Reference layer artefact subtraction (RLAS): A novel method of minimizing EEG artefacts during simultaneous fMRI
Research output: Contribution to journal › Article › peer-review
- University of Nottingham
Large artefacts compromise EEG data quality during simultaneous fMRI. These artefact voltages pose heavy demands on the bandwidth and dynamic range of EEG amplifiers and mean that even small fractional variations in the artefact voltages give rise to significant residual artefacts after average artefact subtraction. Any intrinsic reduction in the magnitude of the artefacts would be highly advantageous, allowing data with a higher bandwidth to be acquired without amplifier saturation, as well as reducing the residual artefacts that can easily swamp signals from brain activity measured using current methods. Since these problems currently limit the utility of simultaneous EEG-fMRI, new approaches for reducing the magnitude and variability of the artefacts are required. One such approach is the use of an EEG cap that incorporates electrodes embedded in a reference layer that has similar conductivity to tissue and is electrically isolated from the scalp. With this arrangement, the artefact voltages produced on the reference layer leads by time-varying field gradients, cardiac pulsation and subject movement are similar to those induced in the scalp leads, but neuronal signals are not detected in the reference layer. Taking the difference of the voltages in the reference and scalp channels will therefore reduce the artefacts, without affecting sensitivity to neuronal signals. Here, we test this approach by using a simple experimental realisation of the reference layer to investigate the artefacts induced on the leads attached to the reference layer and scalp and to evaluate the degree of artefact attenuation that can be achieved via reference layer artefact subtraction (RLAS). Through a series of experiments on phantoms and human subjects, we show that RLAS significantly reduces the gradient (GA), pulse (PA) and motion (MA) artefacts, while allowing accurate recording of neuronal signals. The results indicate that RLAS generally outperforms AAS when motion is present in the removal of the GA and PA, while the combination of AAS and RLAS always produces higher artefact attenuation than AAS. Additionally, we demonstrate that RLAS greatly attenuates the unpredictable and highly variable MAs that are very hard to remove using post-processing methods.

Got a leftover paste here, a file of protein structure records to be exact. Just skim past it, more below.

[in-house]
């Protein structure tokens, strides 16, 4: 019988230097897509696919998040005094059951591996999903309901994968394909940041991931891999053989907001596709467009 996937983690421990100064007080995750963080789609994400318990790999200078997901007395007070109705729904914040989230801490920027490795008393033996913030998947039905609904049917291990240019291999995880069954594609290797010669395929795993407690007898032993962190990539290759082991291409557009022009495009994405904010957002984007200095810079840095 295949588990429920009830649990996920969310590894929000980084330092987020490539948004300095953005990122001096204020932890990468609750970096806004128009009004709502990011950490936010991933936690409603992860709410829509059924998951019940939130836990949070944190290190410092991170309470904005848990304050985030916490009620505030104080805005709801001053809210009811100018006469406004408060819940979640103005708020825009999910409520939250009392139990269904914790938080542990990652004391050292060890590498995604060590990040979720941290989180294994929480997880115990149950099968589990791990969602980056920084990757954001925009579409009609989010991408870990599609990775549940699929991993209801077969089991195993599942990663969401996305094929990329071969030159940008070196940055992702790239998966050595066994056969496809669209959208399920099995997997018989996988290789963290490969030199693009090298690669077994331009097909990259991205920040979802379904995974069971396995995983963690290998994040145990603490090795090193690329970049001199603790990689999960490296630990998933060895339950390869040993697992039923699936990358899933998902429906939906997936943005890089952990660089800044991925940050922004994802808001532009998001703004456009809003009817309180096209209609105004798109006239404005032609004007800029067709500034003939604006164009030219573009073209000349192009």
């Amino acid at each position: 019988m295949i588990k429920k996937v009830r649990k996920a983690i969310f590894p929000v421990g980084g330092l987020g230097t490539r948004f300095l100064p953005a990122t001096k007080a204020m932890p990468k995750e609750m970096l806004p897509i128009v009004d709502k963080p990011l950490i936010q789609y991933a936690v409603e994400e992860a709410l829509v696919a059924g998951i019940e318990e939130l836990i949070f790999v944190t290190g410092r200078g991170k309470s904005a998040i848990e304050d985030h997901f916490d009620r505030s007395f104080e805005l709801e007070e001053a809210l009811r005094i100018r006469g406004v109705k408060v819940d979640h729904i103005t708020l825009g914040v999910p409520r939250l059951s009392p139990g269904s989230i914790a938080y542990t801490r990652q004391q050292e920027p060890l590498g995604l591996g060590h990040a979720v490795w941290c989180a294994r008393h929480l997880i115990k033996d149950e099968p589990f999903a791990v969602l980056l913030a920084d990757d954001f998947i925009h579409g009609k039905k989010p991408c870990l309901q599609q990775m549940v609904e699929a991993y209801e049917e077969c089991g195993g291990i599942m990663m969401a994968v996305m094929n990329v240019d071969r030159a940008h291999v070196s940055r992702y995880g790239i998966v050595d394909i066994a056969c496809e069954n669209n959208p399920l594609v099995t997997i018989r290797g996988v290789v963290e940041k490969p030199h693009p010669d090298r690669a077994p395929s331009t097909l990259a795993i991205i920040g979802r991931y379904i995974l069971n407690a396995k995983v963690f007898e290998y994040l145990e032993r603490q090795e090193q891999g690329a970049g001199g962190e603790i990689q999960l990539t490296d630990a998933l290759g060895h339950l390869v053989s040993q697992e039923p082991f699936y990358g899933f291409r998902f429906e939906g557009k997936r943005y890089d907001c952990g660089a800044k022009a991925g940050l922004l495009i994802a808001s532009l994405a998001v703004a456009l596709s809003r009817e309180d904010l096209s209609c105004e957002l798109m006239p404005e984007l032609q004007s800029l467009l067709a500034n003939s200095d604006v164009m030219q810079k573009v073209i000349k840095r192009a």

|Number of pages||13|
|Publication status||Published - 1 Jan 2014|